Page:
Among the Syrian women I talked to last week at leadership conference in Turkey, all of whom were returning to Syria after the three day workshop ended, the biggest concern about American military intervention was that the Asad regime may be holding many of their disappeared family members on military bases that could become targets of bombing.  And yet, despite the very real concern that ending the violence in their country will mean the death of their loved ones, for the most part they were unequivocal in their support for American military intervention.  Their only other real fear was that the Americans wouldn’t do enough, and Asad would enact a terrible revenge.  They know what the regime is capable of now.

I would also add that from the perspective of self-interest (as if living in a more moral world is not in our own bests interests, in and of itself), we are doing a really great job right now in facilitating Syria’s transformation into the newest incubator of Islamic fundamentalism of the most violent type.  We’re radicalizing an entire generation of Syrians.  Syrians look around, and they see that the West is ignoring them, is letting them die (and be tortured and raped and otherwise brutalized), while they see that the only people that are helping them are Islamic fundamentalists.  When the guy next to you — Saudi, Pakistani, even British — has left behind his comfortable life in order to fight beside you for your liberation, even if it costs his own life, which vision of the world are you going to want to join, the Western one, or his?  Even if you aren’t attracted to his version of Islam, you’re going think that there has to be something right about it, because it propels people to defend freedom and justice at all costs.  Liberal democracy isn’t exactly inspiring anyone the same way.  It’s incredible, in fact, that most Syrians continue to have faith in a Western model of secular democracy.  But America is at risk right now of losing the entire Middle East.  This is what I’ve been researching all summer, the growth of Shari’a Committees instead of secular courts throughout rebel-controlled Syria.  Most people say that they would prefer secular courts, but there are none, and no one is funding them, no one is volunteering to run them, and the Islamists have restored law and order.  Most of my interviews have ended with accusations and pleas: why aren’t you helping us?  Why have you abandoned us?  Why don’t you care?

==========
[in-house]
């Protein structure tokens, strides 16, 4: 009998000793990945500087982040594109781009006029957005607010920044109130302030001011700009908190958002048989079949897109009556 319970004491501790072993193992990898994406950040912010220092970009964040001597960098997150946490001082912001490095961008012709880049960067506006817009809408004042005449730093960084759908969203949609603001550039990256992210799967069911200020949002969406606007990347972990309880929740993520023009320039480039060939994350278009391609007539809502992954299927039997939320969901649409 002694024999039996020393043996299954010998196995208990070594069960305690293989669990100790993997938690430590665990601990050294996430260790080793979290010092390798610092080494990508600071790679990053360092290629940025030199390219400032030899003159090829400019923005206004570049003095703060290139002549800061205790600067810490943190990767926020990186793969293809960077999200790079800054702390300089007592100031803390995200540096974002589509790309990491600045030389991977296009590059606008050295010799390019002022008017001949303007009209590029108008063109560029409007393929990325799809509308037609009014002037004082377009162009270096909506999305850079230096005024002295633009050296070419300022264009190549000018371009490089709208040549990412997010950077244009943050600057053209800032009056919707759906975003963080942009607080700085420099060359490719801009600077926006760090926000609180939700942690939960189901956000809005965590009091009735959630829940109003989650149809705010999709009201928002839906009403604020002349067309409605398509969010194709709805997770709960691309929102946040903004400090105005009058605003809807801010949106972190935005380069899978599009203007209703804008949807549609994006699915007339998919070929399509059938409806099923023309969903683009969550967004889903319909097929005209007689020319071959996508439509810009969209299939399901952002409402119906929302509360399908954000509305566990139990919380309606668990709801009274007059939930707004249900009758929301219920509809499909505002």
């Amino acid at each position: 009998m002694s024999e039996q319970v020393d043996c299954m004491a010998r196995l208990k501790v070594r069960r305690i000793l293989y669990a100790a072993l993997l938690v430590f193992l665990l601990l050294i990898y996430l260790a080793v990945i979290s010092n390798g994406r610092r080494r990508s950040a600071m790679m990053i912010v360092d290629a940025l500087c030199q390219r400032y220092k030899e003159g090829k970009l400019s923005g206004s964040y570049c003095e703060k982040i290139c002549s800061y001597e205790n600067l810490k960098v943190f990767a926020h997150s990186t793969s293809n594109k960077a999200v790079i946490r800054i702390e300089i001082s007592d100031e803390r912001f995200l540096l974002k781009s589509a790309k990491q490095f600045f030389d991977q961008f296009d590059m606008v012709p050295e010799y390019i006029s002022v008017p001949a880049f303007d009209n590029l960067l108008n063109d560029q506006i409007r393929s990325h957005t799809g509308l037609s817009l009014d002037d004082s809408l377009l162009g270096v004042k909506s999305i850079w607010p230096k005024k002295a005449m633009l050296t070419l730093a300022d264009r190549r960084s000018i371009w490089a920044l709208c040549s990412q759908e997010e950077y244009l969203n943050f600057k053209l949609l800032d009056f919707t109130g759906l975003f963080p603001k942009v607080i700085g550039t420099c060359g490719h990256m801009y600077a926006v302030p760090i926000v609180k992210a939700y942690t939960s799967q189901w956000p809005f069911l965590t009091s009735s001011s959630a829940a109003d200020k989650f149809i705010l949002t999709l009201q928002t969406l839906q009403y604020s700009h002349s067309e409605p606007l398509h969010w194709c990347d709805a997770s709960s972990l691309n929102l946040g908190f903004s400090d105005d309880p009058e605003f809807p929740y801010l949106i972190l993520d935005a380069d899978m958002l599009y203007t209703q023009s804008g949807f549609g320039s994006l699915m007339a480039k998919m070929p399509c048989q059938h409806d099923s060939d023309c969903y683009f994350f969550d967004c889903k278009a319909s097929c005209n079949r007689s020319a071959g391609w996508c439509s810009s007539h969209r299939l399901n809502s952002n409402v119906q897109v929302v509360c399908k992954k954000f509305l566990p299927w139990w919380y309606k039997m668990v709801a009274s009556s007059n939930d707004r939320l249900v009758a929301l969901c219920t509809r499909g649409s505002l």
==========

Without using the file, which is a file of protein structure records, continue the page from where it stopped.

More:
Observing these debates, in the West right now, about whether we should intervene, I honestly feel like I must be missing something.  Or Americans aren’t watching enough youtube videos.  I don’t know much about the financial costs of military intervention or the risks of civilian casualties associated with various proposed strategies, but the alternative to our intervention has to be more expensive, in every sense: Syrian lives, the stability of the Middle East, our own morality, our standing in the world and certainly the region, and the long-term price we’ll pay for rising Islamic extremism.

An Addendum:

And here’s a link to the video: http://www.bbc.co.uk/news/world-23892594

I strongly recommend that you don’t watch it, because it will fundamentally change your understanding of the world and what it means to be part of it, not in a good way (like eating your first sous-vide duck egg does).  But you might want to include it in the blog, since I do think if all Americans watched it we we would be having a very different kind of conversation about Syria.

One thought on “An argument for military action in Syria

  1. Robert says:

    This is a very intriguing piece. Thank you for sharing.